Blister Beetles are hard to photograph

They really are.

Sit still gosh darn it!!

Sit still gosh darn it!!

Blister beetles are beetles of the family Meloidae.  They cause blisters by ejecting an irritating agent known as cantharidin, which is also used to remove warts (who knew?).

This is the short-winged blister beetle (Meloe angusticollis), with its huge exposed abdomen.

This is the short-winged blister beetle (Meloe angusticollis), with its huge exposed abdomen.

They are hard to photograph because they never stop moving and you can’t really grab them and put them on a leaf (because then you’d suffer from the blisters all over your hands).  I can’t remember where I read it, but I once heard that a famous entomologist wanted to know what species of beetle it was and carried one home in his mouth.  (Really?  I don’t know.)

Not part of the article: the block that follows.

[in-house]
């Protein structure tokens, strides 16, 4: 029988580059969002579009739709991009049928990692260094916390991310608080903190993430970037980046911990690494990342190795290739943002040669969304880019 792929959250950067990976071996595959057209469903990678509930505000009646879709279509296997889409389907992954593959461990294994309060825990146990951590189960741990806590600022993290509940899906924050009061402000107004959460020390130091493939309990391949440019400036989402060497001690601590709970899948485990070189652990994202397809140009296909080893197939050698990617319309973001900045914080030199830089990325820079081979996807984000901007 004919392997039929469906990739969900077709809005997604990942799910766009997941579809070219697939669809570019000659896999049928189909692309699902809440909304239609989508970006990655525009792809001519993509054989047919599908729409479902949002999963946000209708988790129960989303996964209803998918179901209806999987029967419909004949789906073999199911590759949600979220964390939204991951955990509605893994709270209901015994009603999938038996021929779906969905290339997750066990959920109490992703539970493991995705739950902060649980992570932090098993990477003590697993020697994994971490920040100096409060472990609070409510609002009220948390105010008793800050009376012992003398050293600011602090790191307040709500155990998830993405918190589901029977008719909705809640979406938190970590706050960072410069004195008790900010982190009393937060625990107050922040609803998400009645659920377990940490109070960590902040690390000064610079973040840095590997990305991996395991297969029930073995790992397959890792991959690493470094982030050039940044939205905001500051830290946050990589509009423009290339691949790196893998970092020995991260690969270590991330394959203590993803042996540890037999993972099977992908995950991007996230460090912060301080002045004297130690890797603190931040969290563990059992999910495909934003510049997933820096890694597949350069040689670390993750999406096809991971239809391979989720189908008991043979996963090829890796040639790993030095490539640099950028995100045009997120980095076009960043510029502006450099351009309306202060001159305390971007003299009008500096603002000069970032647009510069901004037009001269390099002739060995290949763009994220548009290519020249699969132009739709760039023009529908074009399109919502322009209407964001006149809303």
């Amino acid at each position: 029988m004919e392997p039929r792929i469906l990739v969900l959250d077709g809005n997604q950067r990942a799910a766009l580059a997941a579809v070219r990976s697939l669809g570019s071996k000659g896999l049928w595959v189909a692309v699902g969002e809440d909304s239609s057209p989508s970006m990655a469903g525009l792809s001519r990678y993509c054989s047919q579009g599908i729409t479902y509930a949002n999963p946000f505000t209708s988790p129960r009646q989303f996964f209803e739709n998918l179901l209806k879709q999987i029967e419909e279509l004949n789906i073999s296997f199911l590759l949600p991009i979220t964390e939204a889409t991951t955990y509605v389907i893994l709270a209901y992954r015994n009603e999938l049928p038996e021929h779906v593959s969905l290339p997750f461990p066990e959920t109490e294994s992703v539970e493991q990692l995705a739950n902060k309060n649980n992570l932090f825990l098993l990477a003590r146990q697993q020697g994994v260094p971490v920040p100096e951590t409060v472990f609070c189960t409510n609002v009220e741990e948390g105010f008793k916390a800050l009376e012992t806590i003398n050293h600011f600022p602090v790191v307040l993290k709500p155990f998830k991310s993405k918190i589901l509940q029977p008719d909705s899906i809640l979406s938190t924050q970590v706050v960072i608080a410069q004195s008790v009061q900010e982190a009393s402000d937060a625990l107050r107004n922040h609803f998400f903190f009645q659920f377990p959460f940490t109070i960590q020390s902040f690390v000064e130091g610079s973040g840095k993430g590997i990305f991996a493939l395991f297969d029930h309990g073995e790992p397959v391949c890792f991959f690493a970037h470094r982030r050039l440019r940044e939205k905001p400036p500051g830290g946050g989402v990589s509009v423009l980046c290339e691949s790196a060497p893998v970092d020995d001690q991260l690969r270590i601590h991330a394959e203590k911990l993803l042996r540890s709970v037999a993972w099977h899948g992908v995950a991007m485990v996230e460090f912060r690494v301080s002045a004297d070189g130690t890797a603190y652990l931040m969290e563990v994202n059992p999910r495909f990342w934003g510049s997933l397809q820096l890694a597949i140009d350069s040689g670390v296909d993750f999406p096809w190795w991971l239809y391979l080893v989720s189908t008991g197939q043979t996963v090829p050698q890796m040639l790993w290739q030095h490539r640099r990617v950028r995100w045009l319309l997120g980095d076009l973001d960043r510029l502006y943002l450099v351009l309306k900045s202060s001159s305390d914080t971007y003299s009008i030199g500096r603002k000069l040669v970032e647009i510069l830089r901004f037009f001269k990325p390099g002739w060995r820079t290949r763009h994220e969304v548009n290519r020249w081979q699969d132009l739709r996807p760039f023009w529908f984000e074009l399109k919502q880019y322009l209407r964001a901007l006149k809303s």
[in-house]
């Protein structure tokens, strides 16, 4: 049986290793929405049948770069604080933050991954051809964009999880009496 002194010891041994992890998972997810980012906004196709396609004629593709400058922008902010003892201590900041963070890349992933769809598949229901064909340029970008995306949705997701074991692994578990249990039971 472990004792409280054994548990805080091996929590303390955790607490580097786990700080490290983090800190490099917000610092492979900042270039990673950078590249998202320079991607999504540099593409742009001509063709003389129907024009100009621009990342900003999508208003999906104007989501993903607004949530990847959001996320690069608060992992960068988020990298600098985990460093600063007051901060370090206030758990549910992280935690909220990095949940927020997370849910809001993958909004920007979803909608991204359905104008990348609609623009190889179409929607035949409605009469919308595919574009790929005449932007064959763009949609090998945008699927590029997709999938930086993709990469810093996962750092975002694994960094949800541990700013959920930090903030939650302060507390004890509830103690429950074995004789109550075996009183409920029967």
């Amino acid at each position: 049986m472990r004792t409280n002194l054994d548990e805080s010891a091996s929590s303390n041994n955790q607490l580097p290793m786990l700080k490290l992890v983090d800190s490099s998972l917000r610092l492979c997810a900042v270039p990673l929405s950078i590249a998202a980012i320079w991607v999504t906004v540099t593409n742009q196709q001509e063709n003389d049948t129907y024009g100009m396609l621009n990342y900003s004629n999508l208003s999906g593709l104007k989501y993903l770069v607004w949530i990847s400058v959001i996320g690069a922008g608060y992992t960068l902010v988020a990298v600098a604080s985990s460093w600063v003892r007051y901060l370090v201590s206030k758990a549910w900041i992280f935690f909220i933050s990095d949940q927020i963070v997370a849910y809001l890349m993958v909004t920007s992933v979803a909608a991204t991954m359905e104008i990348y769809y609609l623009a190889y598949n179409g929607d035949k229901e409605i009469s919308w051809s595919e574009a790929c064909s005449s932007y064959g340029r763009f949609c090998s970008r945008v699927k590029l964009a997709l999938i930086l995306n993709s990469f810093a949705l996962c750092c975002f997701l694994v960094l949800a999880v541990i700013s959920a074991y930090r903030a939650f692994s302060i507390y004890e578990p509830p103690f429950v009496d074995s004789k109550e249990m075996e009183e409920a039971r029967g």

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Aw, don’t be so shy!

The compound they use to cause blisters actually is part of their hemolymph, which means that in order to defend themselves, they use “reflexive bleeding.”  Don’t you feel guilty now?

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4 thoughts on “Blister Beetles are hard to photograph

  1. Pingback: A venomous beetle — Onychocerus albitarsis | standingoutinmyfield

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